Fame and the mountain

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It is fitting that a famous place is the backdrop for a handful of personal stories about fame - fame sought and unsought, fame unbestowed on the deserving, and showered (well, let's say "drizzled") on the not-really-deserving.

As a child at my daddy's knee, I heard his story: the climbing of Washington State's 14,410-foot Mt. Rainier. It was 1912. The Tacoma, Wash., branch of the Mountaineers had just opened its doors. Dad was with the group in its icy climb.

But during the ascent, one of Dad's companions dropped down upon the snow beside him and whispered that he could not go on. Dad knelt down, talked to him, lifted him to his feet. Slowly they negotiated the mountain together, behind the others. Arriving at the summit, they beheld the sure reward of self-sacrifice and persistence. It was Dad's closest brush with public fame; he was already quite famous in the hearts of those who loved him.

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Years later, I found myself on the mountainside as well, but with a different kind of climber. Social climbers, some of them.

I was a waitress at Paradise Inn, in Mt. Rainier National Park. Frequent celebrity guests were seated by the hostess at tables attended by waitresses who had proved themselves. It was well into the summer before I got my first celebrity: Actor Charles Laughton was at the height of his career. I did the best waitressing I could while bedazzled. Other guests in the dining room paid not the slightest attention to him. That would have been gauche.

After a commendable meal, Mr. Laughton retired to a leather lounge chair in front of one of the two stone fireplaces that anchored either end of the lobby.

It was the habit of the inn's guests to congregate in this magnificent timbered room, with its polished dance floor, high ceiling, and wraparound balcony. At Laughton's entrance, however, eyes turned aside; nonchalance prevailed.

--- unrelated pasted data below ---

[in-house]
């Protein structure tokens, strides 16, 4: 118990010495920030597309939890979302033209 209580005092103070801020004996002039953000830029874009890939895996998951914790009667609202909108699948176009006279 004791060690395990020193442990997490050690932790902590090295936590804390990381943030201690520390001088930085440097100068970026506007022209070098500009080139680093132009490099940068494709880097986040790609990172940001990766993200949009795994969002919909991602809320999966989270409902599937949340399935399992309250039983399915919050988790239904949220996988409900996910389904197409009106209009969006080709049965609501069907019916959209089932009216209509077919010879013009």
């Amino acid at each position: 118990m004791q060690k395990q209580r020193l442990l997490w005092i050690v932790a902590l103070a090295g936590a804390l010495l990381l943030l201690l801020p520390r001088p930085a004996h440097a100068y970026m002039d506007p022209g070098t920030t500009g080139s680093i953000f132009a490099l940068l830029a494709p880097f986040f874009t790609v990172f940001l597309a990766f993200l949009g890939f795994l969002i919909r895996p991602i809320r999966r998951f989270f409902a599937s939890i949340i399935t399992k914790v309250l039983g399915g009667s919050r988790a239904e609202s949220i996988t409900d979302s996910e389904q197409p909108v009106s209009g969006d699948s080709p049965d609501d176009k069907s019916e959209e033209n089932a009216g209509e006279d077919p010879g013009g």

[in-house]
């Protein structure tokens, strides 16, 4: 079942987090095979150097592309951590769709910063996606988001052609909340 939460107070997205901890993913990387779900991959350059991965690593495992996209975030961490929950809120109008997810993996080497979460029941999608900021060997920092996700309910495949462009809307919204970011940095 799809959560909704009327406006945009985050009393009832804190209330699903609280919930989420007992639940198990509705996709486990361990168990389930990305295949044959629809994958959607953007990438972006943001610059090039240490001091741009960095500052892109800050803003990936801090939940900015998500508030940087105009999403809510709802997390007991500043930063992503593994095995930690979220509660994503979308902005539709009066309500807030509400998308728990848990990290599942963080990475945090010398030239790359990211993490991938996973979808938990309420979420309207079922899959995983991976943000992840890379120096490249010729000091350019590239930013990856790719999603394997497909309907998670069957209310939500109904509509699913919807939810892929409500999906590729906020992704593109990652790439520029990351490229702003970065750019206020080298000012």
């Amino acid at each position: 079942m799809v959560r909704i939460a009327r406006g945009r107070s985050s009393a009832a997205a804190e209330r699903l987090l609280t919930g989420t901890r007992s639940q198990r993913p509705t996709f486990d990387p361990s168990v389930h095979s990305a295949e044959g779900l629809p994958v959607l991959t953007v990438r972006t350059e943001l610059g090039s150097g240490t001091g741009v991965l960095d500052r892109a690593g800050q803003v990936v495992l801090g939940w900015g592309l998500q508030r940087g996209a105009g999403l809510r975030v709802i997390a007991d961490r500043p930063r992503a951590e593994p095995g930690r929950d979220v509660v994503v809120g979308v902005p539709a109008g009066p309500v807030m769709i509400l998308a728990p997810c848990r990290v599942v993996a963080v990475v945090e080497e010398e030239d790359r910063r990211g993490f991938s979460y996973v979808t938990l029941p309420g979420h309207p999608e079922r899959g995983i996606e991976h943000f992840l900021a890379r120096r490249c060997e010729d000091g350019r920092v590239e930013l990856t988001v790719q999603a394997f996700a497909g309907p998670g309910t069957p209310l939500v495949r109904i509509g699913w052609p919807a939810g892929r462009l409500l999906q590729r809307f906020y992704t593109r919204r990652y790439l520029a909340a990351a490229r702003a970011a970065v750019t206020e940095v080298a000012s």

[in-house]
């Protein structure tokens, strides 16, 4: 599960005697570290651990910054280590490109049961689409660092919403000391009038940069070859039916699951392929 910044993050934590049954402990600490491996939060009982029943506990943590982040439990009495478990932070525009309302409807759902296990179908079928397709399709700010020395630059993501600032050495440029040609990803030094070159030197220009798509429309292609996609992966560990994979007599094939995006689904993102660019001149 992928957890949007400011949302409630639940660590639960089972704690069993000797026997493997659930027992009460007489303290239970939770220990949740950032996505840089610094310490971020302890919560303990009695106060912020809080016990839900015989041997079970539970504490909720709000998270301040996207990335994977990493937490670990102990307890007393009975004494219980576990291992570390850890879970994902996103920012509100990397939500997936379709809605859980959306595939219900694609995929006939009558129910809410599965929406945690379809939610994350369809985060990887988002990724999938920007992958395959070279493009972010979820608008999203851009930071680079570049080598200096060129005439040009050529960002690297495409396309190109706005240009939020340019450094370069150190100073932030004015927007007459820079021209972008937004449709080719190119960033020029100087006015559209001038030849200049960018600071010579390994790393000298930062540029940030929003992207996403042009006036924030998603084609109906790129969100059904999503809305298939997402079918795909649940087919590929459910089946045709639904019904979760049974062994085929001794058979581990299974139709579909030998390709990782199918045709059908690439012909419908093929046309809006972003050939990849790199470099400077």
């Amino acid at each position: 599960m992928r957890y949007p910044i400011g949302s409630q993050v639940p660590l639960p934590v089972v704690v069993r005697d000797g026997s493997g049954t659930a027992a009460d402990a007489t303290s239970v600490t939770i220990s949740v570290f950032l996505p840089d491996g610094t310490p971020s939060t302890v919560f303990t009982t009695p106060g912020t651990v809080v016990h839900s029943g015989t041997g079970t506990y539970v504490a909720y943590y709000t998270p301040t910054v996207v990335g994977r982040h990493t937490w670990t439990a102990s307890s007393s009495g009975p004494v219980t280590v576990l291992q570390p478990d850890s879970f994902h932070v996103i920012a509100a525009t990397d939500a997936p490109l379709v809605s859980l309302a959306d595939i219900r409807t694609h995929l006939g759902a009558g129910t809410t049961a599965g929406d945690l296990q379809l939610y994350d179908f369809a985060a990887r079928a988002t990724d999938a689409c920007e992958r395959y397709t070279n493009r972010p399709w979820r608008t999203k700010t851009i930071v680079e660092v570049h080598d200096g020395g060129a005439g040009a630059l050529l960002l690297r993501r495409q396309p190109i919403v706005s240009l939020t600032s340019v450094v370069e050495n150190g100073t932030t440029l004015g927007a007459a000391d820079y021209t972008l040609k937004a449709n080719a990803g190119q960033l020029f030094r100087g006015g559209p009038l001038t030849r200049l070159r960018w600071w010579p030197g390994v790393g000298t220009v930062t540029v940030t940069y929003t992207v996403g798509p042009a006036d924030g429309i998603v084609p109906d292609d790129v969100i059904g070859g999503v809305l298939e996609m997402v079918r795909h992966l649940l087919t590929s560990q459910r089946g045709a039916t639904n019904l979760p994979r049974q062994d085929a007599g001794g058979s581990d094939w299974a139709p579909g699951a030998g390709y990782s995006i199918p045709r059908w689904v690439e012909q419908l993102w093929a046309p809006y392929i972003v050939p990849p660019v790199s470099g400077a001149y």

The actor was unable to abide the unnatural quietness, apparently. He rose from his chair and, with the great fireplace as his backdrop, delivered a marvelous soliloquy in a booming voice that enveloped the place. The cheers and applause were immediate. All became camaraderie. No more looks that said, "Who are you, sir?"

Another surprise awaited that season. An employee, a quiet man who had kept mostly to himself, sat at the piano in the great room and began to play, as others had.

At first, no one took notice. Then ears began to prick up and eyes to turn. He was playing "Malaguena," by Ernesto Lecuona - and beautifully! He was a concert pianist. He'd needed time to get away from it all for a while. He'd assumed the guise of a summer worker. Now he performed his repertoire to the delight of the cultured guests (and his uncultured fellow employees).

The sunny slopes by the inn attracted tourists and off-duty employees. One day a girlfriend and I settled down in a spot with a breathtaking view of Mt. Tacoma, as the Puget Sound Indians had named Rainier.

A gentleman with a movie camera approached us. "Would you care to be in a newsreel?" he queried irresistibly. We nodded our instant assent, and he proceeded to instruct us as to how to look "natural" and lovely for a film. My friend saw our newsreel, but I missed it. I know that somewhere out there, still waiting to be discovered, I dwell in celluloid space. I'm an almost-was among those who were famous and those who should have been.

(c) Copyright 2000. The Christian Science Publishing Society

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